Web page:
Roasted Tomato, Leek, and Fennel Soup

Soup is one of the good things in life. It warms our tummies and our souls. Each hot spoonful eases our minds and comforts us, embracing us with all its deep, rich, flavours. Soup is like a loving hug from the inside out. I’ve come to love all soups, in all the flavours and textures they come in.


This a perfect day to post a soup recipe. I’m sick in bed with my sick-day crew: laptop, Puffs Plus Lotion tissues, and a cup of tea. I came across this recipe a couple weeks ago on deliciousness (re)visited and tried it out last night. It was the perfect recipe to test out while feeling under the weather because it’s simple and doesn’t require too much work (my perma-headache isn’t allowing too much brainwork).

This was my first time cooking fennel…and using leeks. Fennel bulbs were one of those things I’ve never really known how to use. They looked weird and unfamiliar and I would ignore them at the store. I had no idea how to prep them or what they even tasted like! I discovered, upon giving the bulb a good sniff and then cutting into it, that it has a flavour similar to anise. (That sort of licorice flavour.) If you’re a terrified fennel newbie, here’s a video I found on how to slice fennel. You don’t use the fronds (the top leafy parts). You can keep them to use as a garnish, or I’ve even heard roasting or baking fish on a bed of fennel fronds is really tasty. Watch and learn:

Now, on to the leeks! I had what looked like a giant green onion sitting and staring at me. I wasn’t sure if I should remove leaves or slice the thing whole. Thank goodness for these Youtube videos! I’ve pretty much taught myself everything I know about cooking just by following recipes. When I get really confused, I turn to Youtube, and there’s usually a great tutorial to be found. I find them helpful to include in my recipe posts. Sometimes a video is just so much more clear than words, when it comes to describing certain procedures. Here’s how to clean and cut leeks. For this recipe, you will remove the top darker ends of the leek and slice the rest. Keep the tops for a future veggie broth! 🙂

Roasted Tomato, Leek, and Fennel Soup


  • 2 cups grape tomatoes, roasted whole in the oven (I thought my soup could have been a bit more tomato-y, you could add another cup if you like)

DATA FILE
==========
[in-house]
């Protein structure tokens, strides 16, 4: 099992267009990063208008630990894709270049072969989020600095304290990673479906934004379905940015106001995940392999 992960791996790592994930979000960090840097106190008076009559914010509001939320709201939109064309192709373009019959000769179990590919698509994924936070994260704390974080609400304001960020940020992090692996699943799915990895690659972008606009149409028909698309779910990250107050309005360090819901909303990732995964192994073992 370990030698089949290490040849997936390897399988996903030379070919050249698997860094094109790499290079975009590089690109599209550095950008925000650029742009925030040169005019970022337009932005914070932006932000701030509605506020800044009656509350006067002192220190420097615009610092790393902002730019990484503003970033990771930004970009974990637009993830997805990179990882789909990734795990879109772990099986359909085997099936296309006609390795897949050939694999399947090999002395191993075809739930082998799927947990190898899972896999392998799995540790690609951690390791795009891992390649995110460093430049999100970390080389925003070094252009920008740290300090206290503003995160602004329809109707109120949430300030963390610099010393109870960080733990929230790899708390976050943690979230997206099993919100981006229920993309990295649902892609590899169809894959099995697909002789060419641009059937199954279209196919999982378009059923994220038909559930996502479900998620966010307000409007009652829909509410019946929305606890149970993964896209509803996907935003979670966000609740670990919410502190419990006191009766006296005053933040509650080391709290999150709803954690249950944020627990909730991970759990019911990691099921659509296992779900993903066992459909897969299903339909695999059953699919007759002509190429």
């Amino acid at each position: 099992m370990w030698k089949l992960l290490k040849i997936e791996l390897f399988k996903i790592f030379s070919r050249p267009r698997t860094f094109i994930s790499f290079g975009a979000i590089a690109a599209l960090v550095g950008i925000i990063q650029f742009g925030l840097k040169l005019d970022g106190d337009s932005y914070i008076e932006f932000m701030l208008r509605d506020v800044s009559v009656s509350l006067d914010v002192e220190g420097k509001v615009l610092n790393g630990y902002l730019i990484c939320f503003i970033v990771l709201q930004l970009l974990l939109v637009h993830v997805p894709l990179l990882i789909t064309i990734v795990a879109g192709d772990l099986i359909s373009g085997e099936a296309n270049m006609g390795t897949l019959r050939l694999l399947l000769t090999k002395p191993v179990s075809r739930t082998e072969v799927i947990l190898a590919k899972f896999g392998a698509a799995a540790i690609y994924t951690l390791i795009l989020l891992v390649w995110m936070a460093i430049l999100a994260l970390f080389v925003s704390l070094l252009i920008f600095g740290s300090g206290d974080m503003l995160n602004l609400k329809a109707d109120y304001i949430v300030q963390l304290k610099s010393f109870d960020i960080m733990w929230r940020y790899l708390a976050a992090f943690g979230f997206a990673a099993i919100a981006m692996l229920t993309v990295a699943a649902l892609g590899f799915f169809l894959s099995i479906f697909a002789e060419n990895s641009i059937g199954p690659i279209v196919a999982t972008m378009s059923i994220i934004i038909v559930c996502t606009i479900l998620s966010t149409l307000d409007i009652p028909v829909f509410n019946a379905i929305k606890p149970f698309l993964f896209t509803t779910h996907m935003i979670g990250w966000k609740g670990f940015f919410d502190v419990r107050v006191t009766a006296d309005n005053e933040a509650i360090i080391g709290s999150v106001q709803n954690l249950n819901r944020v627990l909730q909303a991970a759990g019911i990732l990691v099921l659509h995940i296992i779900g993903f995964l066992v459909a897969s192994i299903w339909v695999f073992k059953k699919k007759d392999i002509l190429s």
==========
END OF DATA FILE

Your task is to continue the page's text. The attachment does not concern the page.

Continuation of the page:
• 1 bulb fennel, sliced (Don’t slice too thick, or it’ll take longer to cook…I made this mistake.)
  • 1 leek, sliced (bottom portion only, cut off tough/dark top)
  • 1/2 medium red onion, diced
  • 5 whole cloves garlic
  • 1/2 teaspoon aleppo pepper (If you don’t have this, and I didn’t, I’ll show you how to make a substitute.)
  • 1 teaspoon freshly ground black pepper
  • Sea salt to taste
  • 2 cups chicken broth (veggie broth if you’re doing vegan or vegetarian)
  • 2 tablespoons olive oil

*Aleppo pepper can be substituted with a mixture of 4 parts sweet paprika, 1 part cayenne powder (I mixed 1 teaspoon paprika with 1/4 teaspoon cayenne powder, and used 1/2 teaspoon of this mixture for this recipe.)

1. Preheat oven to 400 degrees.

2. Spread tomatoes and garlic cloves on a parchment lined baking tray. Drizzle with about a tablespoon of olive oil. Roast for about 20-25 minutes, until tomato skins split and they begin to caramelize a bit.

3. While the tomatoes are roasting, heat a tablespoon of olive oil in a pan over medium to high heat and saute onions for about 3 minutes, or until they turn slightly translucent.


4. Add sliced fennel, leek, and salt to the pan with the onions. Reduce to medium heat and cook, covered, for about 25 minutes, or until the vegetables soften. Stir them every now and then.

5. When the tomatoes and garlic have finished roasting, add them into the pan with the other vegetables, along with aleppo pepper, and cook for 5 minutes.

6. Transfer veggies to a medium pot and add chicken broth. Simmer for 15 minutes.


7. Puree with a hand blender. Be careful if it’s hot, don’t spray hot soup in your face! (If you don’t have a hand blender, you can puree in a blender or a food processor in batches.)

8. Season with salt or pepper if needed. If your soup has cooled since you’ve pureed it, warm it up again on low heat.

Now sit back and enjoy this delicious, healthy creation! xx

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